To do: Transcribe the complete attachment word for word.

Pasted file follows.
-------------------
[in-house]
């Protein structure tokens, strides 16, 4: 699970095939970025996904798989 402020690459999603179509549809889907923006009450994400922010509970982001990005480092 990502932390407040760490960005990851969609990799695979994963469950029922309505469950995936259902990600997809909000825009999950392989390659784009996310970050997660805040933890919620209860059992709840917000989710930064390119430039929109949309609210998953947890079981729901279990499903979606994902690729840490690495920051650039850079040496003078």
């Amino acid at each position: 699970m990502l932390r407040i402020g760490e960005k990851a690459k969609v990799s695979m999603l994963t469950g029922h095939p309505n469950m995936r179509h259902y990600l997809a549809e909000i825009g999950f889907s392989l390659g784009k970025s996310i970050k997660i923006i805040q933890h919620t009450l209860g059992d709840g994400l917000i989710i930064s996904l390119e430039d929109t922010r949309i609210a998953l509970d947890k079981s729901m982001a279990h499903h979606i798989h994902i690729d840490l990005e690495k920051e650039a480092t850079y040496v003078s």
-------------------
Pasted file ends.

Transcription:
[in-house]
């Protein structure tokens, strides 16, 4: 699970095939970025996904798989 402020690459999603179509549809889907923006009450994400922010509970982001990005480092 990502932390407040760490960005990851969609990799695979994963469950029922309505469950995936259902990600997809909000825009999950392989390659784009996310970050997660805040933890919620209860059992709840917000989710930064390119430039929109949309609210998953947890079981729901279990499903979606994902690729840490690495920051650039850079040496003078």
């Amino acid at each position: 699970m990502l932390r407040i402020g760490e960005k990851a690459k969609v990799s695979m999603l994963t469950g029922h095939p309505n469950m995936r179509h259902y990600l997809a549809e909000i825009g999950f889907s392989l390659g784009k970025s996310i970050k997660i923006i805040q933890h919620t009450l209860g059992d709840g994400l917000i989710i930064s996904l390119e430039d929109t922010r949309i609210a998953l509970d947890k079981s729901m982001a279990h499903h979606i798989h994902i690729d840490l990005e690495k920051e650039a480092t850079y040496v003078s």